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Optimal Care of Complicated Appendicitis

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ClinicalTrials.gov Identifier: NCT03159754
Recruitment Status : Recruiting
First Posted : May 19, 2017
Last Update Posted : August 2, 2017
Sponsor:
Information provided by (Responsible Party):
Steven W. Bruch, University of Michigan

Brief Summary:

When the appendix becomes infected and inflamed, it is called appendicitis. Sometimes, if the infection and inflammation get worse, the appendix can die or burst, leading to a larger infection or even pus pockets around the appendix. This is called complicated, or perforated, appendicitis. Three common treatments for complicated appendicitis are

  • appendectomy (removal of the appendix) right away
  • appendectomy several weeks after the diagnosis
  • treating the appendicitis without performing an appendectomy

This study seeks to determine which of these three approaches is most cost-effective in children with complicated appendicitis.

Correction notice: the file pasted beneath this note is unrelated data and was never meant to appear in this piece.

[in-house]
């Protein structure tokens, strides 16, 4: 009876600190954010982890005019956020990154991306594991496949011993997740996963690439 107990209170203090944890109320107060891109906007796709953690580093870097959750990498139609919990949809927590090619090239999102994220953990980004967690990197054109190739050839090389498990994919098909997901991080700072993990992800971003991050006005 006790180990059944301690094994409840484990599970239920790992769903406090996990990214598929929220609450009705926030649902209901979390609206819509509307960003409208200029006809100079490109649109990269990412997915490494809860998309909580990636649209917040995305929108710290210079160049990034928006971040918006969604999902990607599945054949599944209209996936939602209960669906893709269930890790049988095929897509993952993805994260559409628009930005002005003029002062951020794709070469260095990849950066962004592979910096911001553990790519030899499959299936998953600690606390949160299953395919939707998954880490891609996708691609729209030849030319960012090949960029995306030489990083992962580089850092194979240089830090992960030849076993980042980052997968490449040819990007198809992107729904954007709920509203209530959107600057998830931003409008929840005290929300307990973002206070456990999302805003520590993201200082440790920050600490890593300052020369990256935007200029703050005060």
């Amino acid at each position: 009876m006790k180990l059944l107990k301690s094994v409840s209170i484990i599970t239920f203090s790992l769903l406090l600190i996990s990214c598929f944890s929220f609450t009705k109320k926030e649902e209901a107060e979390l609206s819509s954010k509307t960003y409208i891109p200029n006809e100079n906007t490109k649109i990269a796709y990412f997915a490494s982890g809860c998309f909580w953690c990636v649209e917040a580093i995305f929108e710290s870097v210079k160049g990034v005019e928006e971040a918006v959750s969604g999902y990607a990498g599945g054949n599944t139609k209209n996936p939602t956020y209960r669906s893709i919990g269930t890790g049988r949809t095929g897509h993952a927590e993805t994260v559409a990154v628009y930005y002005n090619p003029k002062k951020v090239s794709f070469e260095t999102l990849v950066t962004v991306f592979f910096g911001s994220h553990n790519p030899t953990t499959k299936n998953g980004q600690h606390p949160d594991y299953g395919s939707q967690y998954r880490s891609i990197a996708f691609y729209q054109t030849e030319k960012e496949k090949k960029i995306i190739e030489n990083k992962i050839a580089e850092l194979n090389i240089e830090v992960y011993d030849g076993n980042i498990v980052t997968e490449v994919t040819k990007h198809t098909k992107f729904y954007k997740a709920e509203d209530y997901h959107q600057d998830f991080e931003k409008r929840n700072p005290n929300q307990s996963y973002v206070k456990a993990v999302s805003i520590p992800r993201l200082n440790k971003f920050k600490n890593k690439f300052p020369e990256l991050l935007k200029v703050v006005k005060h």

Condition or disease Intervention/treatment Phase
Appendicitis Perforated Appendicitis Ruptured Appendicitis Complicated Appendicitis Procedure: Early Appendectomy Procedure: Interval Appendectomy Drug: Antibiotics Not Applicable

Detailed Description:
This is a single center, prospective study to compare early appendectomy vs. non-operative management of immunocompetent patients with complicated appendicitis, and then to compare interval appendectomy vs. no interval appendectomy in those managed with the initial non-operative approach. Patients who choose early appendectomy will have surgery within 24 hours of diagnosis and be discharged once they are afebrile for 24 hours, have a normal WBC count, and can tolerate a diet. They will be discharged with 5 days of oral ciprofloxacin and metronidazole and follow-up in clinic 2-4 weeks later. Patients who choose non-operative management will receive piperacillin-tazobactam with or without abscess drainage until they are afebrile 24 hours with a normal WBC count and are tolerating a diet, followed by 5 days of oral ciprofloxacin and metronidazole upon discharge. These patients will then be seen in clinic in 2-4 weeks, at which time they will be given the choice of whether or not to undergo interval appendectomy at least 8 weeks from initial presentation. Those in the interval appendectomy group will follow-up one month post-operatively. Patients in both groups will be contacted 3 months and 2 years following initial presentation.

Study Type : Interventional  (Clinical Trial)
Estimated Enrollment : 40 participants
Allocation: Non-Randomized
Intervention Model: Parallel Assignment
Masking: None (Open Label)
Primary Purpose: Treatment
Official Title: Optimal Care of Complicated Appendicitis